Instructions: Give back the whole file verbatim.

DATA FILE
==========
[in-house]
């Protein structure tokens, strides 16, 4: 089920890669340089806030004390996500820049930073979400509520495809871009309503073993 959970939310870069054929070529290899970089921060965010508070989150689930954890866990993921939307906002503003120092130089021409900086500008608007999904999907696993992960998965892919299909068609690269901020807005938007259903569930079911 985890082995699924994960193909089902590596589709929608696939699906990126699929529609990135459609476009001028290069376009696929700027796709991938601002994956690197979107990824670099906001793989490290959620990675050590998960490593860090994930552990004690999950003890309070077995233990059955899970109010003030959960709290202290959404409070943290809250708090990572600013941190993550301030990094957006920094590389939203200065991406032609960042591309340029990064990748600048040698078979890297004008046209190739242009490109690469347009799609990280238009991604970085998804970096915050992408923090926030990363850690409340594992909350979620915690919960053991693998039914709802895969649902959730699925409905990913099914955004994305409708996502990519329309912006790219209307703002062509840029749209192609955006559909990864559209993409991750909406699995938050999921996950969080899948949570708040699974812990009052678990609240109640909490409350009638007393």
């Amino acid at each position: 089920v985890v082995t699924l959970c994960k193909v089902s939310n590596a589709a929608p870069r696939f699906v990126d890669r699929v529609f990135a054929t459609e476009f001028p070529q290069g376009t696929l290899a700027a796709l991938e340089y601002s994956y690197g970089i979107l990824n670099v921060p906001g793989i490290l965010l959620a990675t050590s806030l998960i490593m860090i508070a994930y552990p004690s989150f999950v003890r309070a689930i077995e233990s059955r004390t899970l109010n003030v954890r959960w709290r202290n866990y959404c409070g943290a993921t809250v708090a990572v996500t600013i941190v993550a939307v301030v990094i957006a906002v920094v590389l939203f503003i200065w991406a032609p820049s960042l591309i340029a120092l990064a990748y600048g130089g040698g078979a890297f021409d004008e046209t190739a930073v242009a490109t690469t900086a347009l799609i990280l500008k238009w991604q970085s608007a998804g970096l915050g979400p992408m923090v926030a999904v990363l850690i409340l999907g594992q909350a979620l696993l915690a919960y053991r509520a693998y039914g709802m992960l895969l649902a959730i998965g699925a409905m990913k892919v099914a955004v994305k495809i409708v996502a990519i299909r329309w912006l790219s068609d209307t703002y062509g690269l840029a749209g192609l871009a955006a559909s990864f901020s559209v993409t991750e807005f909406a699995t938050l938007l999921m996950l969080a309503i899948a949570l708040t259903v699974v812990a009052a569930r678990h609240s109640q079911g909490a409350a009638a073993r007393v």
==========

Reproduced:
[in-house]
């Protein structure tokens, strides 16, 4: 089920890669340089806030004390996500820049930073979400509520495809871009309503073993 959970939310870069054929070529290899970089921060965010508070989150689930954890866990993921939307906002503003120092130089021409900086500008608007999904999907696993992960998965892919299909068609690269901020807005938007259903569930079911 985890082995699924994960193909089902590596589709929608696939699906990126699929529609990135459609476009001028290069376009696929700027796709991938601002994956690197979107990824670099906001793989490290959620990675050590998960490593860090994930552990004690999950003890309070077995233990059955899970109010003030959960709290202290959404409070943290809250708090990572600013941190993550301030990094957006920094590389939203200065991406032609960042591309340029990064990748600048040698078979890297004008046209190739242009490109690469347009799609990280238009991604970085998804970096915050992408923090926030990363850690409340594992909350979620915690919960053991693998039914709802895969649902959730699925409905990913099914955004994305409708996502990519329309912006790219209307703002062509840029749209192609955006559909990864559209993409991750909406699995938050999921996950969080899948949570708040699974812990009052678990609240109640909490409350009638007393």
């Amino acid at each position: 089920v985890v082995t699924l959970c994960k193909v089902s939310n590596a589709a929608p870069r696939f699906v990126d890669r699929v529609f990135a054929t459609e476009f001028p070529q290069g376009t696929l290899a700027a796709l991938e340089y601002s994956y690197g970089i979107l990824n670099v921060p906001g793989i490290l965010l959620a990675t050590s806030l998960i490593m860090i508070a994930y552990p004690s989150f999950v003890r309070a689930i077995e233990s059955r004390t899970l109010n003030v954890r959960w709290r202290n866990y959404c409070g943290a993921t809250v708090a990572v996500t600013i941190v993550a939307v301030v990094i957006a906002v920094v590389l939203f503003i200065w991406a032609p820049s960042l591309i340029a120092l990064a990748y600048g130089g040698g078979a890297f021409d004008e046209t190739a930073v242009a490109t690469t900086a347009l799609i990280l500008k238009w991604q970085s608007a998804g970096l915050g979400p992408m923090v926030a999904v990363l850690i409340l999907g594992q909350a979620l696993l915690a919960y053991r509520a693998y039914g709802m992960l895969l649902a959730i998965g699925a409905m990913k892919v099914a955004v994305k495809i409708v996502a990519i299909r329309w912006l790219s068609d209307t703002y062509g690269l840029a749209g192609l871009a955006a559909s990864f901020s559209v993409t991750e807005f909406a699995t938050l938007l999921m996950l969080a309503i899948a949570l708040t259903v699974v812990a009052a569930r678990h609240s109640q079911g909490a409350a009638a073993r007393v």